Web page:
Canning Master Challenge – Disaster under Marmalade Skies

My marmalade sky.

I decided to join the Master canning challenge sponsored by Food in Jars.

The first challenge was to make marmalade.

I don’t care for marmalade but I know my mom likes it.   I accepted the challenge to make some marmalade for my mom.

I used a recipe from a copy of The Guide to Good Cooking from Five Roses Flour that I inherited from my Grandmother. The recipe I used was the Busy Housewife’s Marmalade. The ingredients called for 2 lemons, 2 oranges, and 2 grapefruits, along with sugar and water.


The method used in The Guide to Good Cooking were pretty involved. Instead, I used the method described by Food for Jars in their post on How to Make Small Batch Marmalade.

I began by washing and weighing my fruit. The 2 lemons, oranges, and grapefruits came to three pounds. I thought this a little much so I halved the recipe and ended up with 1.5 pounds of fruit.

I put my fruit in a large pot, covered them with water and let them simmer for about 45 minutes as directed.

Citrus fruit in the hot tub.

After the fruit cooled, I reserved 1.5 pounds of cooking water (3 cups) and measured out 1.5 pounds or about 6.5 3.5 cups of sugar.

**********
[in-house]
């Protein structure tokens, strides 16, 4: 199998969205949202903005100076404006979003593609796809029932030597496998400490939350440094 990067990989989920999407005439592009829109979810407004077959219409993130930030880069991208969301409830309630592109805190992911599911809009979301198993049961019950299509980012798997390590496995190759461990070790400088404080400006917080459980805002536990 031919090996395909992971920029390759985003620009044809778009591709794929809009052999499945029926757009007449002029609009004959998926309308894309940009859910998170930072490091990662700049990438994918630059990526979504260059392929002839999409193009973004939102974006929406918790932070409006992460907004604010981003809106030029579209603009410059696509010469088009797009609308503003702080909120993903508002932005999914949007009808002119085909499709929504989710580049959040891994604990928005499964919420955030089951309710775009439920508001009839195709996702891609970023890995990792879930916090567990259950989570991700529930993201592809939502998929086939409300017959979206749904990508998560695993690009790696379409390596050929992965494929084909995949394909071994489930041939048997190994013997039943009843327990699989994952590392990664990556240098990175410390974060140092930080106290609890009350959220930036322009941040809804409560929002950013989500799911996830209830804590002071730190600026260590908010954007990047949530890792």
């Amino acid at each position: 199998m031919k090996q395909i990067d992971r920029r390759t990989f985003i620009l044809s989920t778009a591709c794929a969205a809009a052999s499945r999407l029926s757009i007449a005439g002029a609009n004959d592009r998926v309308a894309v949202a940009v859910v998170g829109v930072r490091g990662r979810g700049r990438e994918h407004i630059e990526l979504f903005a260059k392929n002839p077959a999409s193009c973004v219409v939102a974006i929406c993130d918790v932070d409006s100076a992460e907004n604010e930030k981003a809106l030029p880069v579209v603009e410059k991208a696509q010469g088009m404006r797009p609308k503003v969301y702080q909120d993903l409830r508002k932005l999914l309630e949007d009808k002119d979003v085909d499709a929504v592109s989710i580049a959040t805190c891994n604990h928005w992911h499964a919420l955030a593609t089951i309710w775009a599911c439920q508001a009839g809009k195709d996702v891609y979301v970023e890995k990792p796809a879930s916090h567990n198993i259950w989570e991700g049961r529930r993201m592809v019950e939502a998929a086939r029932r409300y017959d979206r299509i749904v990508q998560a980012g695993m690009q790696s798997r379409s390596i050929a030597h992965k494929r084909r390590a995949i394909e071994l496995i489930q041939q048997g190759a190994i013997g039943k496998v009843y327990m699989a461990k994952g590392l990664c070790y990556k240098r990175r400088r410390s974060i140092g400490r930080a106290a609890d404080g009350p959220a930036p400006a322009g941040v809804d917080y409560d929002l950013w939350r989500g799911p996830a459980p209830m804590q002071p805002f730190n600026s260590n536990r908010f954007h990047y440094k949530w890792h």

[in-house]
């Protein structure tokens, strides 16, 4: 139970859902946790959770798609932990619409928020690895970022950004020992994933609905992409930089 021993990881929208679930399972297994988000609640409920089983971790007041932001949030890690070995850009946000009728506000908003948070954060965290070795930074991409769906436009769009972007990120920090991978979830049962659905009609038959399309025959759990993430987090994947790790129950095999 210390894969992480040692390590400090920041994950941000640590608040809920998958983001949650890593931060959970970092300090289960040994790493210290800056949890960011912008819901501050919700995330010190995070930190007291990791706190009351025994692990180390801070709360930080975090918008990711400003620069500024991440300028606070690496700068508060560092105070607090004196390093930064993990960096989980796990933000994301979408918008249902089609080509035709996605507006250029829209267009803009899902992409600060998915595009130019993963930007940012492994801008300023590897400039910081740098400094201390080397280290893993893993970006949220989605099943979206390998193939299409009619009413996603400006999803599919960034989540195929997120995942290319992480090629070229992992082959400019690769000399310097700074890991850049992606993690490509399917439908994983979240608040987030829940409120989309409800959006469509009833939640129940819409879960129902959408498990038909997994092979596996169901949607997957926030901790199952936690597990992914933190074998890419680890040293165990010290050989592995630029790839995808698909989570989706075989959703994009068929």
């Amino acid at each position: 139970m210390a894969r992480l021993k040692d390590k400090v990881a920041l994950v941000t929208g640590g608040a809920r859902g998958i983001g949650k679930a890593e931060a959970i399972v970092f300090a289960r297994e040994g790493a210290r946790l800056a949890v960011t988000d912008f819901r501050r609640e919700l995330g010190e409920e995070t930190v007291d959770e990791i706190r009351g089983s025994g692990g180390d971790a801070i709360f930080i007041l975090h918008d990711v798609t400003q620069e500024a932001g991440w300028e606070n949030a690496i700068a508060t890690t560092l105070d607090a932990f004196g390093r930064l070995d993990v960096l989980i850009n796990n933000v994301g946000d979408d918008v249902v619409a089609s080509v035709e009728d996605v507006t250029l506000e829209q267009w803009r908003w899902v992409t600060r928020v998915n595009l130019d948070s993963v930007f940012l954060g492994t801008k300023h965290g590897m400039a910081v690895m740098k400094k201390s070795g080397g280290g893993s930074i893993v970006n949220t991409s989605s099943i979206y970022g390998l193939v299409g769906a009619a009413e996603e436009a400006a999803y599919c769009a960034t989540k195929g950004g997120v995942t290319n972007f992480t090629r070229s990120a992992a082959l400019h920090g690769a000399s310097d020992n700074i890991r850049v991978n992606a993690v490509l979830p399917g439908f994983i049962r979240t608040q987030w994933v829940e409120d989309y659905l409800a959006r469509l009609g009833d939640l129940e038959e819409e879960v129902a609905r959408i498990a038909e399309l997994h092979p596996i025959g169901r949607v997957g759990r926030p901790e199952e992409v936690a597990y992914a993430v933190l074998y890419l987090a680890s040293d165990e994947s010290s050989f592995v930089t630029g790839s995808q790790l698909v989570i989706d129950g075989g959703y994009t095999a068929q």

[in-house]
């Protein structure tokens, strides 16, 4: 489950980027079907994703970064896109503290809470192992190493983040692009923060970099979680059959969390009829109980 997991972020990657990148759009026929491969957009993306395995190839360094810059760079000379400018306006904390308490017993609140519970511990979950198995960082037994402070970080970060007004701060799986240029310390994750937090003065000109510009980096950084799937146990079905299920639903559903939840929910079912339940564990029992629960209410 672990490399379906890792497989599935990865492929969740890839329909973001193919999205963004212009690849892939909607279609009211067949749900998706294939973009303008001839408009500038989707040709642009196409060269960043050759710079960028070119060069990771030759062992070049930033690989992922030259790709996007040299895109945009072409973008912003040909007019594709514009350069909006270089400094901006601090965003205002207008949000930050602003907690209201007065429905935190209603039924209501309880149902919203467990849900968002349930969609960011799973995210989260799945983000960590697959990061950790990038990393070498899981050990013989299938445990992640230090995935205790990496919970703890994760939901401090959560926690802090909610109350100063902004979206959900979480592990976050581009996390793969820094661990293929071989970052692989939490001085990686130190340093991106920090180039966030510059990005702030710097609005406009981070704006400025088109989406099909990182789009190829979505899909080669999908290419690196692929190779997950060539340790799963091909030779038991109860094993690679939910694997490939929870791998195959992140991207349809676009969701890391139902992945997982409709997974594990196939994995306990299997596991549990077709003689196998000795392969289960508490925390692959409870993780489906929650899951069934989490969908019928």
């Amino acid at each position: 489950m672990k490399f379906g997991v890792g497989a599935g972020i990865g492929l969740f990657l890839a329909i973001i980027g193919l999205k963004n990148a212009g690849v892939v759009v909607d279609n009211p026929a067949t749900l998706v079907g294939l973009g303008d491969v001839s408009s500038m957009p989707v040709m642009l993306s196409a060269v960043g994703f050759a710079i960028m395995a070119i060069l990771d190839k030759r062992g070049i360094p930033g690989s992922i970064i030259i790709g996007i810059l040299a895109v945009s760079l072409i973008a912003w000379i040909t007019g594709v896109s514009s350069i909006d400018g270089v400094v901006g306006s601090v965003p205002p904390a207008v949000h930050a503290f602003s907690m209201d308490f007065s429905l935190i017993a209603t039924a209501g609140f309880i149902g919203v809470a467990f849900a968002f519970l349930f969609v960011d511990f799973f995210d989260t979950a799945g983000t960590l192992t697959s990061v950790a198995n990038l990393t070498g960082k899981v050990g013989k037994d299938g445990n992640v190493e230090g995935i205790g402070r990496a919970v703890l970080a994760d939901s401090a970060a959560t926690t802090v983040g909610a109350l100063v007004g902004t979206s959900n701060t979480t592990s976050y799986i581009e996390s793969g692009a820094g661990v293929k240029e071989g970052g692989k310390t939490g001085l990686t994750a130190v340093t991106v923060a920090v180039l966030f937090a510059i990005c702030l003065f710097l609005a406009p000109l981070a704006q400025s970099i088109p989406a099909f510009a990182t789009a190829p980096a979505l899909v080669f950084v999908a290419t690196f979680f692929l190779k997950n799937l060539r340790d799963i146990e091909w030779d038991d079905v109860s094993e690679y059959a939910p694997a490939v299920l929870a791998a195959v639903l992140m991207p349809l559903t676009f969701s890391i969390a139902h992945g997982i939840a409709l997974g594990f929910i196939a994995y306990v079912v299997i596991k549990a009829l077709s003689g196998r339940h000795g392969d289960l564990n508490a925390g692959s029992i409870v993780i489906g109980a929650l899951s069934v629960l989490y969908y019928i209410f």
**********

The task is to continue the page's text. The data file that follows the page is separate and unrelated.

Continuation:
The pulp from the boiled fruit, water and sugar all went into a pot.

Grapefruit is so pretty. Too bad it doesn’t taste as good as it looks.

Next, I cut the peel into ribbons and then added them to the pot.

I had great plans to not only surprise my mom with a delicious gift on Valentine’s day but to get a jump on next Christmas by canning a few jars of marmalade using these tiny and oh-so-cute jars.

So cute!

I set the jars to boiling in the canner and the fruit, water, and sugar to work their magic in another pot.

I diligently watched the temperature of magic mixture and when it reached the 220°F, I diverted my attention to trying to fish those tiny, oh-so-cute jars out of the steam of the canner.

Those tiny jars are the devil to find with a face full of steam.

In the time it took me to fish out a jar, the sugar in the marmalade “caramelized.”

Instead of a happy orange colour, my marmalade was burnt sienna.